Avastin, the FDA and a question of effectiveness (not hope)

Avastin is known as a cancer fighter, but its biggest battles lately have been with the Food and Drug Administration. In the latest round, an FDA panel unanimously ruled that the drug should no longer be approved for the treatment of metastatic breast cancer.

The decision — which could still be overruled but probably won’t be — may feel like a defeat for those who want to throw everything possible at breast cancer. But it’s also a reminder that in health policy, numbers carry more weight than hope. And in this case, the numbers don’t seem to be on Avastin’s side.

FDA panels cast votes all the time, but this one stood out for the drama: In two days of testimony before the decision, women told the panel that Avastin saved their lives. Denying the drug to other women, they said, would be like handing out a death sentence.


Although doctors could still prescribe the drug “off-label,” many private insurance companies likely would no longer cover it. (For now, Medicare says it will continue to cover the drug no matter what the FDA finally rules.) Avastin costs roughly $8,000 a month, notes the Dr. Susan Love Research Foundation. So no insurance generally means no medicine.

These stories matter. We all cheer women who have fought breast cancer and lived beyond expectations. And many of us personally know women who ended up on the losing side of the fight.

Elaine Herscher, a writer living in Berkeley, feels for all women with breast cancer. She had the disease herself and took Avastin for a year as part of a clinical trial. Her tumor regressed, to the great relief of her family and friends (me included). “It’s a shock to wake up and learn that the FDA has ruled against something that you thought helped save your life,” she says. “But I believe in science. If it doesn’t work, it doesn’t work.”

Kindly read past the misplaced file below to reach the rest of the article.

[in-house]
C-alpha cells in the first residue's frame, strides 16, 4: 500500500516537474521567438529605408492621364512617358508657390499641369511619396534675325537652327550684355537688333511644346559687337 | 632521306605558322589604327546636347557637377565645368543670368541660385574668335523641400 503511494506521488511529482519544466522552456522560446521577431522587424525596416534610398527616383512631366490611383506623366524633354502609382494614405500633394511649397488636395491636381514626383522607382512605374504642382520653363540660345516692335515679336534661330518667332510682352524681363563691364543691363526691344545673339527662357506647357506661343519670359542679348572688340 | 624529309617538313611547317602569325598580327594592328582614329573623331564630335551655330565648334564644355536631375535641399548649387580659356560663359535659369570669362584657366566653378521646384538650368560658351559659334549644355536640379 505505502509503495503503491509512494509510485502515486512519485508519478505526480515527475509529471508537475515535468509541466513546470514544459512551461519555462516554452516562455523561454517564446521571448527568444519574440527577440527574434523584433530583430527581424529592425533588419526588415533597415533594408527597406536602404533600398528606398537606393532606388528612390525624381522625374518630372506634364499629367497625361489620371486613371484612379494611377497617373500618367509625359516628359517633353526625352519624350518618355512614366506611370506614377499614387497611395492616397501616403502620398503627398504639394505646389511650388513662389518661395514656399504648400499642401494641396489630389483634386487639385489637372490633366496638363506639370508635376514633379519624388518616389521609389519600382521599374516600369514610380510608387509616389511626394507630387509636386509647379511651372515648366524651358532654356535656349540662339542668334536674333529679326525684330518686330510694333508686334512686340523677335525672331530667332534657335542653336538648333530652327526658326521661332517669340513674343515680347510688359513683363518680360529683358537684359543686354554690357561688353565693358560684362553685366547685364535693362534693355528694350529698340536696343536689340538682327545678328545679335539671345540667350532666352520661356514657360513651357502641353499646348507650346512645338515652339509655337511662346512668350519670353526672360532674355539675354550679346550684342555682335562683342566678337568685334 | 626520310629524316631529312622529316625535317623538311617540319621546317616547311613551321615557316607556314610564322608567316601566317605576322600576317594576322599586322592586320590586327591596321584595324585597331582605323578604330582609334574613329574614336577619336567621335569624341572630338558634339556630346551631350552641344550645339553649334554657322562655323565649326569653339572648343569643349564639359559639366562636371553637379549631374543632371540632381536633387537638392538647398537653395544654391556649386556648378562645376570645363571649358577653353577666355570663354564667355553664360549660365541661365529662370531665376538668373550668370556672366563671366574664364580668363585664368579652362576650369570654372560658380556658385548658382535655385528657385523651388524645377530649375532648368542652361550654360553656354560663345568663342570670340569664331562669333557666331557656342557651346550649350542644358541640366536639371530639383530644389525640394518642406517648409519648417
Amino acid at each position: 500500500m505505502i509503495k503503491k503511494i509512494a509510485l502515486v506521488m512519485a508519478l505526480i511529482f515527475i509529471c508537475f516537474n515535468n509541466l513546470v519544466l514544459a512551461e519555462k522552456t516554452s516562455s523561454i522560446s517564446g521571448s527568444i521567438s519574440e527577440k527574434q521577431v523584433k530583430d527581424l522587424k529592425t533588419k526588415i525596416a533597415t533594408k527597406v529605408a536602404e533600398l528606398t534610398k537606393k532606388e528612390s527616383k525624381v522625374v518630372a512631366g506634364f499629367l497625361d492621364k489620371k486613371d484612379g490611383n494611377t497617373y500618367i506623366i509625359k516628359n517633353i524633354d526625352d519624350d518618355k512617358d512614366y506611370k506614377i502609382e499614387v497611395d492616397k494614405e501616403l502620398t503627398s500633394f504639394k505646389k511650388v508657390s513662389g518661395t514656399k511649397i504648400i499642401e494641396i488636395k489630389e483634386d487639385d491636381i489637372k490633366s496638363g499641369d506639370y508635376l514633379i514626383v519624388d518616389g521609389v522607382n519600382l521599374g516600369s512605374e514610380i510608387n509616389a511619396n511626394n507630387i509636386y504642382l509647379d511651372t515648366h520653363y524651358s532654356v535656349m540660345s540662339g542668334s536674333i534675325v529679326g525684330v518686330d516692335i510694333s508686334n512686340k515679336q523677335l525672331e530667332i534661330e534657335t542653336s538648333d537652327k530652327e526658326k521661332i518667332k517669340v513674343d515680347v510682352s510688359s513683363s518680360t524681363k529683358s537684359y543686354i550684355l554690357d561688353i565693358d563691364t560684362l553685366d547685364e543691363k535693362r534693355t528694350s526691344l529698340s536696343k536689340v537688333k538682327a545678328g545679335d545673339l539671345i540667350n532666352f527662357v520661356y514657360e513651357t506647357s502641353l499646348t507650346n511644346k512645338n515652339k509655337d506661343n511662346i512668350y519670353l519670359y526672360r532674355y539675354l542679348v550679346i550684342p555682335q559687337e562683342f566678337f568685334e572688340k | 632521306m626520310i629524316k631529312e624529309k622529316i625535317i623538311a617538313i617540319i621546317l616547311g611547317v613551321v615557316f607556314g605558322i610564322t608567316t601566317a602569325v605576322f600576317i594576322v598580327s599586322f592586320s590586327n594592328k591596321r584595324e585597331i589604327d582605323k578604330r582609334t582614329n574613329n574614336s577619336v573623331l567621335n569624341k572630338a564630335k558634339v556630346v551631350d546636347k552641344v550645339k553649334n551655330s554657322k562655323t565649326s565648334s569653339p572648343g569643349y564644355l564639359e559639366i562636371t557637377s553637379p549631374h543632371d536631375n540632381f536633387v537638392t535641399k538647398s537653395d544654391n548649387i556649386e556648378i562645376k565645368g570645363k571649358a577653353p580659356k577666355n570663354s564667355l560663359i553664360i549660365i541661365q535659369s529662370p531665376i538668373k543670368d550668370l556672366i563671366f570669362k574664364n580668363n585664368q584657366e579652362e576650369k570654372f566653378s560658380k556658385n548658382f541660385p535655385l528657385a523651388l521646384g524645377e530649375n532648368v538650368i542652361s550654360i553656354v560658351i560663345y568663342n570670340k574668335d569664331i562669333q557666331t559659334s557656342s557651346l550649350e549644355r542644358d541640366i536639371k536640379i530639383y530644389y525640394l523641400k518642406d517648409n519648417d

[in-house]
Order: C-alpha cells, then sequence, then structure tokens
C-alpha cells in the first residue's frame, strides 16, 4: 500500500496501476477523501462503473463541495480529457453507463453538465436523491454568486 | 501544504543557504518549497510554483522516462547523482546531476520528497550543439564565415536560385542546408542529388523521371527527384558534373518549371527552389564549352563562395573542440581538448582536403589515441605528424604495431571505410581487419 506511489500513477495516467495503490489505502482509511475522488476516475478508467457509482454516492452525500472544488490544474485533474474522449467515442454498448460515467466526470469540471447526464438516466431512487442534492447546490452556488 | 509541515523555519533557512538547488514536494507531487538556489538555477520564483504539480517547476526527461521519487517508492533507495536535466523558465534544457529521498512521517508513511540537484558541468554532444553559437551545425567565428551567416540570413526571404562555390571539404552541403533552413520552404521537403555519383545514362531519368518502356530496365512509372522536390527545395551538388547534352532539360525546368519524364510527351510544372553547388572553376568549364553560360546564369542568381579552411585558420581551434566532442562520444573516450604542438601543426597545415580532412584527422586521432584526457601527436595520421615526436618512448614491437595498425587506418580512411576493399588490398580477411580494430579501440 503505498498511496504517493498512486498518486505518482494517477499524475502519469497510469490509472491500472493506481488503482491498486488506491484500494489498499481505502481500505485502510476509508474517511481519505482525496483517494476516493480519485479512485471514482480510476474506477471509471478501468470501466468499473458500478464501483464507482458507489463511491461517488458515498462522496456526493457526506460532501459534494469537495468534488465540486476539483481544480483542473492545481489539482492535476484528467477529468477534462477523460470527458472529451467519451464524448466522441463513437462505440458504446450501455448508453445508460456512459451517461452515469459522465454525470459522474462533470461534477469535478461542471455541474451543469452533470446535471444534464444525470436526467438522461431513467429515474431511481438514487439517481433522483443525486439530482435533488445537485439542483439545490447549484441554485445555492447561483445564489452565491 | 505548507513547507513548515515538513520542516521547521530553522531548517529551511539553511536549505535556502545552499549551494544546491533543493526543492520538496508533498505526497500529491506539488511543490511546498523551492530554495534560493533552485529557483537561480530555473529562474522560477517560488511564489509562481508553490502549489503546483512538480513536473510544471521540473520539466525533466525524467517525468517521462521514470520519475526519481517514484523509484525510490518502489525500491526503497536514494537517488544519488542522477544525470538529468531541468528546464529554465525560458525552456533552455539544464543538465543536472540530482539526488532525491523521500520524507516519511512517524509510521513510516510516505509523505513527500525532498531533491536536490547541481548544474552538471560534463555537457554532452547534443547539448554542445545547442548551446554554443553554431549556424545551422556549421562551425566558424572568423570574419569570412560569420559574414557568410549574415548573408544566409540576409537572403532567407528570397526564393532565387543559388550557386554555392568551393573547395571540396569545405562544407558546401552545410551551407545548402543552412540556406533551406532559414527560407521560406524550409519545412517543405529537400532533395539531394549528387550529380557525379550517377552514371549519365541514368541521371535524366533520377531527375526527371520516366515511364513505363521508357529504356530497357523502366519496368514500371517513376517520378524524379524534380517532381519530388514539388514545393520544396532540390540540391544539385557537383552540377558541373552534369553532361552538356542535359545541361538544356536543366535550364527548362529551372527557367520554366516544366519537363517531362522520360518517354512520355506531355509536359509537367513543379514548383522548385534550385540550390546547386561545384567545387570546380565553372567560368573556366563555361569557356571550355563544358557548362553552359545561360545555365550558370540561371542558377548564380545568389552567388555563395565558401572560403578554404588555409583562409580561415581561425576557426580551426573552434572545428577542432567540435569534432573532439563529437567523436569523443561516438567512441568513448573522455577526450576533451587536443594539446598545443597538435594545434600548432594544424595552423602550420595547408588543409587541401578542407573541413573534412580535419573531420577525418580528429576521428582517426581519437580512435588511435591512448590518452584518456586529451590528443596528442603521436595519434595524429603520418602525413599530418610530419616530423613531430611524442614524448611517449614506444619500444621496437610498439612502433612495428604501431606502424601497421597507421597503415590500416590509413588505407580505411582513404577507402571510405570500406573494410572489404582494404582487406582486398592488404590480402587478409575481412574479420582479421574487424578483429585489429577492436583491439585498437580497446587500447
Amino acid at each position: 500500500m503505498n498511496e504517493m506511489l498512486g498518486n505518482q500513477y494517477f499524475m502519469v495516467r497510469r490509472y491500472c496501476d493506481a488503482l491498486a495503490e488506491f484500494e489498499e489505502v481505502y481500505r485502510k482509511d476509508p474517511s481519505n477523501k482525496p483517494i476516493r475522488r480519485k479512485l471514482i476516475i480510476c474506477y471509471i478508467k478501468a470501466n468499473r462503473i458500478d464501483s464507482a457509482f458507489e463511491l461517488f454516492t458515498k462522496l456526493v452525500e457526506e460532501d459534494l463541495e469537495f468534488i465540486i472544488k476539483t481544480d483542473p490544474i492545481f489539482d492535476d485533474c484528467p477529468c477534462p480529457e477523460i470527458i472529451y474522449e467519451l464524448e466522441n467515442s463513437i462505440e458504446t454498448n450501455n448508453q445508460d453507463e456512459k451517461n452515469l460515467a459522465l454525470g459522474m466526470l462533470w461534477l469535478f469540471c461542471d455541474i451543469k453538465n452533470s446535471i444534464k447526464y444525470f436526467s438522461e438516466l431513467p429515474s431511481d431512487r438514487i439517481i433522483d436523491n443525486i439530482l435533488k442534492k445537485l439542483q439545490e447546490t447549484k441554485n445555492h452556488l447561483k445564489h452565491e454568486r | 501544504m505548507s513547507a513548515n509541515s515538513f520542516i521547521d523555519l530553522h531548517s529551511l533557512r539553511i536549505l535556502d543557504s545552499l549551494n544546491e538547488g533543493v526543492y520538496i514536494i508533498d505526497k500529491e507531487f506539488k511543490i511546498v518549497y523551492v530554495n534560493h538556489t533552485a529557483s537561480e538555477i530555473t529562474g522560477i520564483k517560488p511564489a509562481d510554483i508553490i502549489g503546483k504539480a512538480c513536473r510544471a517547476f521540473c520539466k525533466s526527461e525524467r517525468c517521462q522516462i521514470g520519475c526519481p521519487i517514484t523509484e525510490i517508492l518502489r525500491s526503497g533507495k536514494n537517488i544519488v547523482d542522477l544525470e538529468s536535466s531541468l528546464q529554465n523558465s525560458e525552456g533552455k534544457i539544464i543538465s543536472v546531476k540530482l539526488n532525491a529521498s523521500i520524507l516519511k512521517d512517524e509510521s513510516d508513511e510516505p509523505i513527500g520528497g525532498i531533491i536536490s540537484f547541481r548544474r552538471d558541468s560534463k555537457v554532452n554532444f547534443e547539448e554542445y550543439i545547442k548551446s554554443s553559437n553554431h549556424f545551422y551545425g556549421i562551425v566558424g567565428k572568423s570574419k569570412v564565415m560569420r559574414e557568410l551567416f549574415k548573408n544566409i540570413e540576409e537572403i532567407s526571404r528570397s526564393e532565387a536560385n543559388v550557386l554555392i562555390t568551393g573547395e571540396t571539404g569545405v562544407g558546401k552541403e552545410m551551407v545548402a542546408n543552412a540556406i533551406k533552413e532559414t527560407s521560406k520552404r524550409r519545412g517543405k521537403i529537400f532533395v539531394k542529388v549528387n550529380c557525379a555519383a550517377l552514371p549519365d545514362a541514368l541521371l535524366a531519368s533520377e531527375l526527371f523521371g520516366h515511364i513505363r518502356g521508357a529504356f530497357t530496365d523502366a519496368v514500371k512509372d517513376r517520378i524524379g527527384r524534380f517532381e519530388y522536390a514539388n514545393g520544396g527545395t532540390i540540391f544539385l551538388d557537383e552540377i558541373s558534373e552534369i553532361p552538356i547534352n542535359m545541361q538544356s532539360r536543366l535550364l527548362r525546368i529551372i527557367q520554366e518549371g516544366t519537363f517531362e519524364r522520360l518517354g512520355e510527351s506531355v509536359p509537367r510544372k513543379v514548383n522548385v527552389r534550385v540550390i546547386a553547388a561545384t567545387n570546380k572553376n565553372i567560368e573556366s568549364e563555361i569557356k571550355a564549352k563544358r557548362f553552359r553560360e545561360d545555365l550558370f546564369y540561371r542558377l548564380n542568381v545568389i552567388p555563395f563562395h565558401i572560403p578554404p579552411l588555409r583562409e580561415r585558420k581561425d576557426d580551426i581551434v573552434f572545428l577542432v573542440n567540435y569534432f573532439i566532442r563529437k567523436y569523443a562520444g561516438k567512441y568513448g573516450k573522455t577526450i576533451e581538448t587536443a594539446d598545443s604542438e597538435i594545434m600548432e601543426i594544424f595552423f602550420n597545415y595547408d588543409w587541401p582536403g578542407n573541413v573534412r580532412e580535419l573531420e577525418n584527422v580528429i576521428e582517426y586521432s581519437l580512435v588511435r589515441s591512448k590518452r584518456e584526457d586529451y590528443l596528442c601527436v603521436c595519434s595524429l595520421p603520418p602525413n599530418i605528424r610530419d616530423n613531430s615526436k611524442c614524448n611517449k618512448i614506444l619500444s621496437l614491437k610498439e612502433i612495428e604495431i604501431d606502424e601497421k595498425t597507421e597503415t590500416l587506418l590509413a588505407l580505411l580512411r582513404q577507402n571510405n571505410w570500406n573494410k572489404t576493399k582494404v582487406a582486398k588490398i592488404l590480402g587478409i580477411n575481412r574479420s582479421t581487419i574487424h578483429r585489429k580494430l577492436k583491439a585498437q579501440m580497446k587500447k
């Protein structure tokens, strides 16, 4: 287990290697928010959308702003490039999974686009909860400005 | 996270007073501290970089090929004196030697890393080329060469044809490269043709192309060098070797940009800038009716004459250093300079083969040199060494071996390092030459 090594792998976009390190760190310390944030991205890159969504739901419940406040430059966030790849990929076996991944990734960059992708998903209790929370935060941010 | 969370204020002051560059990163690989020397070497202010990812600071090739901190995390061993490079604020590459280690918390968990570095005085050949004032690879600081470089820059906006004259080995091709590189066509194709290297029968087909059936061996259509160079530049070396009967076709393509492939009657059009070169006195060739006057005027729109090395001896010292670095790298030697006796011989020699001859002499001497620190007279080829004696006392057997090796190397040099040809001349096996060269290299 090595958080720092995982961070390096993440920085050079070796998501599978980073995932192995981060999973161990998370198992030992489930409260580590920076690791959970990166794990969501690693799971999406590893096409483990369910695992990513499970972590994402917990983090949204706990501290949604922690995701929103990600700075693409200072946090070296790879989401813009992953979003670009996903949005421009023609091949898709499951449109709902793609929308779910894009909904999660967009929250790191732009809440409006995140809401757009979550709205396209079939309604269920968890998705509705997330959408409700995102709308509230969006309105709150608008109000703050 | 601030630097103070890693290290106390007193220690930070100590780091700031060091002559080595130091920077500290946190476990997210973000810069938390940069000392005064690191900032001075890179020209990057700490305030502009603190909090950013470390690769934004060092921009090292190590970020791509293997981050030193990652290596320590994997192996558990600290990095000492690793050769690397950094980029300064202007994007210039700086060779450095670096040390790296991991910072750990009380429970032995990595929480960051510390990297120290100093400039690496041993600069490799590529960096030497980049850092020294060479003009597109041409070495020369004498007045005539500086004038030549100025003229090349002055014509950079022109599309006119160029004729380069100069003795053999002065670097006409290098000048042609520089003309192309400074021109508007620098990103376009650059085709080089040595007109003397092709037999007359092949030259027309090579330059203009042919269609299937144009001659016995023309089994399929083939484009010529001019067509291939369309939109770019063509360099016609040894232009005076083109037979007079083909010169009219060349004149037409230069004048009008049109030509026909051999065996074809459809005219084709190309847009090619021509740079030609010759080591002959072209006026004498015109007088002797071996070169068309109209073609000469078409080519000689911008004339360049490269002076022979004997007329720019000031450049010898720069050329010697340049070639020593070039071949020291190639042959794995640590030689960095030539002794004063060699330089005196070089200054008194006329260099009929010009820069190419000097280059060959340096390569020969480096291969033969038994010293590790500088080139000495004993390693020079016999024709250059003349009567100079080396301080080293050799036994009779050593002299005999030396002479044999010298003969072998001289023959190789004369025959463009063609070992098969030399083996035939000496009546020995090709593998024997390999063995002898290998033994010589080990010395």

Avastin (generic name bevacizumab) is a genetically engineered drug that cuts off the blood supply to a tumor. It’s often prescribed to treat cancers of the lungs and colon, and studies show that it can slow down the growth of tumors in the breast by perhaps several months. That’s a good thing.

But clinical trials by Genentech, the maker of the drug, never proved that breast cancer patients who took the drug lived any longer than those who had standard treatments. The drug didn’t seem to improve quality of life either, which is always a major goal when dealing with a potentially fatal disease.

The panel certainly gave some thought to the women who were no longer around to testify. Not only have some women died while taking Avastin, some may have died, at least in part, because of the drug. A study published in the Journal of the American Medical Assn. in February concluded that combining Avastin with certain common chemotherapy agents more than tripled the risk of fatal complications including perforated bowels and uncontrolled bleeding.

Dr. Michael Naughton, a breast cancer specialist and assistant professor of medicine at the Washington University School of Medicine in St. Louis, says he’s “disappointed” with the ruling because some women do seem to respond to the drug.

“A lot of patients aren’t helped at all, but there’s a small number who are helped a lot,” he says. If doctors had a better way of predicting who would benefit from Avastin, he adds, much of the controversy would disappear.

But until then — until researchers can show that Avastin actually saves the lives of breast cancer patients — the FDA ruling is likely to stand. To quote one expert who knows more about this topic than she ever wanted to: If it doesn’t work, it doesn’t work.